This question is about the Hamiltonian for more than one particle (non-relativistic).

Griffiths (Introduction to Quantum Mechanics, 2e) seems to imply that it is $\displaystyle H=-\frac{\hbar^2}{2}\left(\sum_{n=1}^N\frac{1}{m_n}\nabla_{\mathbf{r}_n}^2\right)+V(\mathbf{r}_1,\dots,\mathbf{r}_N,t)$, but wikipedia isn't so clear: https://en.wikipedia.org/wiki/Hamiltonian_%28quantum_mechanics%29#Many_particles.

Initially the article quotes that formula, but it quickly gets confusing:

However, complications can arise in the many-body problem. Since the potential energy depends on the spatial arrangement of the particles, the kinetic energy will also depend on the spatial configuration to conserve energy. The motion due to any one particle will vary due to the motion of all the other particles in the system. For this reason cross terms for kinetic energy may appear in the Hamiltonian; a mix of the gradients for two particles:
where M denotes the mass of the collection of particles resulting in this extra kinetic energy. Terms of this form are known as mass polarization terms, and appear in the Hamiltonian of many electron atoms (see below).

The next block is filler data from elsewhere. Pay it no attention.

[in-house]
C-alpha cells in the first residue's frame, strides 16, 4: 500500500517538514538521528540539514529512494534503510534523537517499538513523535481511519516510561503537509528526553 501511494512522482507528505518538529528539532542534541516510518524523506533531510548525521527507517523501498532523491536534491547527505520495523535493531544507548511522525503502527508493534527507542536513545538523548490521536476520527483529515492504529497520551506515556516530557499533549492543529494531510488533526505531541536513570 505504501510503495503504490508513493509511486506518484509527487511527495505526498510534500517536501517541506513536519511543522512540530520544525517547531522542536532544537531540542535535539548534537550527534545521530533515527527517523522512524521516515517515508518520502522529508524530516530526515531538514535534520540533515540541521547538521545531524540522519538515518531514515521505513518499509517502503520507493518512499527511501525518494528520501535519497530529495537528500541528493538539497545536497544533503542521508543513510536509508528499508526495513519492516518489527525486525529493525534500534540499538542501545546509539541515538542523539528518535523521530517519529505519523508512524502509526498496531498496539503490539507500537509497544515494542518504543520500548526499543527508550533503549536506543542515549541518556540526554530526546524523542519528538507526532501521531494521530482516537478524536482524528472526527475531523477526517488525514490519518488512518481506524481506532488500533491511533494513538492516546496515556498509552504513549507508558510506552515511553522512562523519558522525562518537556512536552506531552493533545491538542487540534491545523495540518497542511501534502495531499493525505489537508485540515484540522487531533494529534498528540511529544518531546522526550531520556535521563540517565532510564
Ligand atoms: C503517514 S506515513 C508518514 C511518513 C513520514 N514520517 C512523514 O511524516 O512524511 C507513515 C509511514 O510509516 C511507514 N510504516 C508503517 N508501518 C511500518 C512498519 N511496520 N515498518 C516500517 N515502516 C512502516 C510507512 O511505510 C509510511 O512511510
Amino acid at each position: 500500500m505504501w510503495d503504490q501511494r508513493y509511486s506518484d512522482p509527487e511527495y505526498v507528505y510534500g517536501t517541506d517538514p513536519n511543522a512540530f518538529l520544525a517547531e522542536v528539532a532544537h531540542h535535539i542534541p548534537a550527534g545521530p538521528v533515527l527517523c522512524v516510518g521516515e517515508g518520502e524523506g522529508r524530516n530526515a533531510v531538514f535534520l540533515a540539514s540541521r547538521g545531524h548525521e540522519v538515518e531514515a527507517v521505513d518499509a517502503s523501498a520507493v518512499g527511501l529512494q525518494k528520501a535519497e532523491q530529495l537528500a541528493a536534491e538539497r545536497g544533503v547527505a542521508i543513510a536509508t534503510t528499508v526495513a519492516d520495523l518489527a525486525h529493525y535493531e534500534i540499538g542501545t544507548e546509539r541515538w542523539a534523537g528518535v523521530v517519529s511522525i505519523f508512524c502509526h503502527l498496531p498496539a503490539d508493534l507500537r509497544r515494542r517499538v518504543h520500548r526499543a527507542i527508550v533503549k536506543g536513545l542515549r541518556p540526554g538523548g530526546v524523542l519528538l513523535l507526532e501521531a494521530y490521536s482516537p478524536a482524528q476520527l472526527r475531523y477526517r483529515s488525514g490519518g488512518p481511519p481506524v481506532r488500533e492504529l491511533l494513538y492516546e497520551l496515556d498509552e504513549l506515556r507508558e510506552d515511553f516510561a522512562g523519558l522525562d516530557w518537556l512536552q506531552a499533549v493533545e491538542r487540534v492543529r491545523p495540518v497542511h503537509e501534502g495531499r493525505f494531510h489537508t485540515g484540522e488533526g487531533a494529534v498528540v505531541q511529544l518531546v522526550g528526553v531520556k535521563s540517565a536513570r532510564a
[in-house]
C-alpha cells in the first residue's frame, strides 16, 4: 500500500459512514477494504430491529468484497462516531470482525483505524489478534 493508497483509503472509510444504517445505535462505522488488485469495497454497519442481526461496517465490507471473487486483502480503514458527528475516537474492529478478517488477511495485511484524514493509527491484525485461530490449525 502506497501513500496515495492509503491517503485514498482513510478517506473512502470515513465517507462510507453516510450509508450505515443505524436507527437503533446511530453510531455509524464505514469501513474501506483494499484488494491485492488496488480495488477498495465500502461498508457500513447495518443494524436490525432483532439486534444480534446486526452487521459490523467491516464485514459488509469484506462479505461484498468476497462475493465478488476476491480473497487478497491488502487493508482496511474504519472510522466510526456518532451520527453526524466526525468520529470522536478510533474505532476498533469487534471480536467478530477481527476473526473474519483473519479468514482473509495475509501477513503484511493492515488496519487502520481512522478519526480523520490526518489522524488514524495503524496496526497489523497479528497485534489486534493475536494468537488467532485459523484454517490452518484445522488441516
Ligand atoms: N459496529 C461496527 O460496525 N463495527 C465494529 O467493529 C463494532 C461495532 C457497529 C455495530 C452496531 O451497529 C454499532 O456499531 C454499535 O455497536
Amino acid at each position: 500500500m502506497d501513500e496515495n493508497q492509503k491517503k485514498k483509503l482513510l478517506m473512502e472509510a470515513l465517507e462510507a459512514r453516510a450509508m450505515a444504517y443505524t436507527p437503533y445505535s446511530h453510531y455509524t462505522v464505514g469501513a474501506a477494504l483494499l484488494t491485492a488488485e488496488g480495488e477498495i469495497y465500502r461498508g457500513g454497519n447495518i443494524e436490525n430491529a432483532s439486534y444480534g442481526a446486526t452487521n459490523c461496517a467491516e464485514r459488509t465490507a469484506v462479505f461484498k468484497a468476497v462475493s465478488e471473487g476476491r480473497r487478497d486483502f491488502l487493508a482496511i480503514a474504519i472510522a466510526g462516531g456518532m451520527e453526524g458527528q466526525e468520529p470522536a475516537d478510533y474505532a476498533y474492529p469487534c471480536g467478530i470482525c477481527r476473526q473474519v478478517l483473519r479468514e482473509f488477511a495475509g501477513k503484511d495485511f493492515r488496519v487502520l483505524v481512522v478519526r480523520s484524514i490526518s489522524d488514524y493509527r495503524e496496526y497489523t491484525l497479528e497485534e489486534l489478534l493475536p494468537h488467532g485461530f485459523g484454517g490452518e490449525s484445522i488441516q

Unfortunately, the author wrote nothing below which might explain where the mass polarization terms come from.
Could I get some mathematical background, maybe a derivation, of why these terms are present in the Hamiltonian, and why they are sometimes omitted/forgotten?

  • $\begingroup$ Welcome on physics.SE, especially if you have good questions like this one. I believe there is a typo on your Hamiltonian: the kinetic energy should be squared. I do not know the answer to your question, but I guess a correct description of a many-body problem can only be done after second quantization is introduced. Then, because the fermions and bosons easilly "sum-up" to form a giant tensor product state (properly (anti-)symmetrised of course), the total kinetic energy is just the sum of the kinetic energy of the individual particles. $\endgroup$
    – FraSchelle
    Jul 26, 2013 at 8:07